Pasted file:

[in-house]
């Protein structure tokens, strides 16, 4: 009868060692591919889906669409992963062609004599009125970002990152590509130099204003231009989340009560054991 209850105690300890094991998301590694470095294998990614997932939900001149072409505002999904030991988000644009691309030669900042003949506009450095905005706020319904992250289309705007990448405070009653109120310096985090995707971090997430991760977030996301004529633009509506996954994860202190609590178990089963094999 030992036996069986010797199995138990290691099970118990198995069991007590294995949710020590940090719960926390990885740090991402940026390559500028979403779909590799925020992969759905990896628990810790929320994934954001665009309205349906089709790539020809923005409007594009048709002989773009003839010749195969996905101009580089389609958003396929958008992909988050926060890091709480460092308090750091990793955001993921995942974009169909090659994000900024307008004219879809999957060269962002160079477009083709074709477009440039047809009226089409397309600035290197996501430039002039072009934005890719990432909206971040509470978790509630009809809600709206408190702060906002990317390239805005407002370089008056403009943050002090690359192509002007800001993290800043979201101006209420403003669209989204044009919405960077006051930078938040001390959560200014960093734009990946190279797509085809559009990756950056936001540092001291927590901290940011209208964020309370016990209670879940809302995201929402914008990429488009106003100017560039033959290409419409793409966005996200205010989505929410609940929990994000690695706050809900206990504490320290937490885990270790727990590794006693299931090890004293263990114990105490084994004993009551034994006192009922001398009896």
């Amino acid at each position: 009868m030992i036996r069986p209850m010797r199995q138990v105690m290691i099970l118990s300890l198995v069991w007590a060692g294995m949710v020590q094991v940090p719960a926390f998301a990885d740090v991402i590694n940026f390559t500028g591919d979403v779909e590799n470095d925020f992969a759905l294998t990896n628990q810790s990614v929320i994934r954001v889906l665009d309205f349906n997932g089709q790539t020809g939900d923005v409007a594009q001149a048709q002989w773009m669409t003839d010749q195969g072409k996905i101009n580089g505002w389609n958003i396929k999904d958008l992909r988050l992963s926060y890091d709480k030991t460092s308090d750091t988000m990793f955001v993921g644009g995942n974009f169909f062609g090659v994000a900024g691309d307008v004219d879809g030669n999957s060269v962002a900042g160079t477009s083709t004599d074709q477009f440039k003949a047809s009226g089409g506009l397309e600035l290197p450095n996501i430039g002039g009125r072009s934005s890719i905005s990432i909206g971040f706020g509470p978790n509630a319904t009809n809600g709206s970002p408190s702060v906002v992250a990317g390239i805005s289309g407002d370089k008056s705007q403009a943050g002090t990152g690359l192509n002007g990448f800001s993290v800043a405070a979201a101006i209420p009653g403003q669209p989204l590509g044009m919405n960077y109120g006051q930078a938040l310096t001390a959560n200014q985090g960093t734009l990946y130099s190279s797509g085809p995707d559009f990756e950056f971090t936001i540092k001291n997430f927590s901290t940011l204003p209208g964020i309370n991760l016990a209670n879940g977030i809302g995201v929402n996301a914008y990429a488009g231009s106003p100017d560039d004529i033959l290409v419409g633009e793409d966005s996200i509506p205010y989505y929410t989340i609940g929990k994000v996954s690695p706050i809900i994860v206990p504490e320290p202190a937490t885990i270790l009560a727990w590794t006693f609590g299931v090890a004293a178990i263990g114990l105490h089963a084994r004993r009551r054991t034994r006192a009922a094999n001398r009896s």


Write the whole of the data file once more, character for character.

[in-house]
């Protein structure tokens, strides 16, 4: 009868060692591919889906669409992963062609004599009125970002990152590509130099204003231009989340009560054991 209850105690300890094991998301590694470095294998990614997932939900001149072409505002999904030991988000644009691309030669900042003949506009450095905005706020319904992250289309705007990448405070009653109120310096985090995707971090997430991760977030996301004529633009509506996954994860202190609590178990089963094999 030992036996069986010797199995138990290691099970118990198995069991007590294995949710020590940090719960926390990885740090991402940026390559500028979403779909590799925020992969759905990896628990810790929320994934954001665009309205349906089709790539020809923005409007594009048709002989773009003839010749195969996905101009580089389609958003396929958008992909988050926060890091709480460092308090750091990793955001993921995942974009169909090659994000900024307008004219879809999957060269962002160079477009083709074709477009440039047809009226089409397309600035290197996501430039002039072009934005890719990432909206971040509470978790509630009809809600709206408190702060906002990317390239805005407002370089008056403009943050002090690359192509002007800001993290800043979201101006209420403003669209989204044009919405960077006051930078938040001390959560200014960093734009990946190279797509085809559009990756950056936001540092001291927590901290940011209208964020309370016990209670879940809302995201929402914008990429488009106003100017560039033959290409419409793409966005996200205010989505929410609940929990994000690695706050809900206990504490320290937490885990270790727990590794006693299931090890004293263990114990105490084994004993009551034994006192009922001398009896």
């Amino acid at each position: 009868m030992i036996r069986p209850m010797r199995q138990v105690m290691i099970l118990s300890l198995v069991w007590a060692g294995m949710v020590q094991v940090p719960a926390f998301a990885d740090v991402i590694n940026f390559t500028g591919d979403v779909e590799n470095d925020f992969a759905l294998t990896n628990q810790s990614v929320i994934r954001v889906l665009d309205f349906n997932g089709q790539t020809g939900d923005v409007a594009q001149a048709q002989w773009m669409t003839d010749q195969g072409k996905i101009n580089g505002w389609n958003i396929k999904d958008l992909r988050l992963s926060y890091d709480k030991t460092s308090d750091t988000m990793f955001v993921g644009g995942n974009f169909f062609g090659v994000a900024g691309d307008v004219d879809g030669n999957s060269v962002a900042g160079t477009s083709t004599d074709q477009f440039k003949a047809s009226g089409g506009l397309e600035l290197p450095n996501i430039g002039g009125r072009s934005s890719i905005s990432i909206g971040f706020g509470p978790n509630a319904t009809n809600g709206s970002p408190s702060v906002v992250a990317g390239i805005s289309g407002d370089k008056s705007q403009a943050g002090t990152g690359l192509n002007g990448f800001s993290v800043a405070a979201a101006i209420p009653g403003q669209p989204l590509g044009m919405n960077y109120g006051q930078a938040l310096t001390a959560n200014q985090g960093t734009l990946y130099s190279s797509g085809p995707d559009f990756e950056f971090t936001i540092k001291n997430f927590s901290t940011l204003p209208g964020i309370n991760l016990a209670n879940g977030i809302g995201v929402n996301a914008y990429a488009g231009s106003p100017d560039d004529i033959l290409v419409g633009e793409d966005s996200i509506p205010y989505y929410t989340i609940g929990k994000v996954s690695p706050i809900i994860v206990p504490e320290p202190a937490t885990i270790l009560a727990w590794t006693f609590g299931v090890a004293a178990i263990g114990l105490h089963a084994r004993r009551r054991t034994r006192a009922a094999n001398r009896s």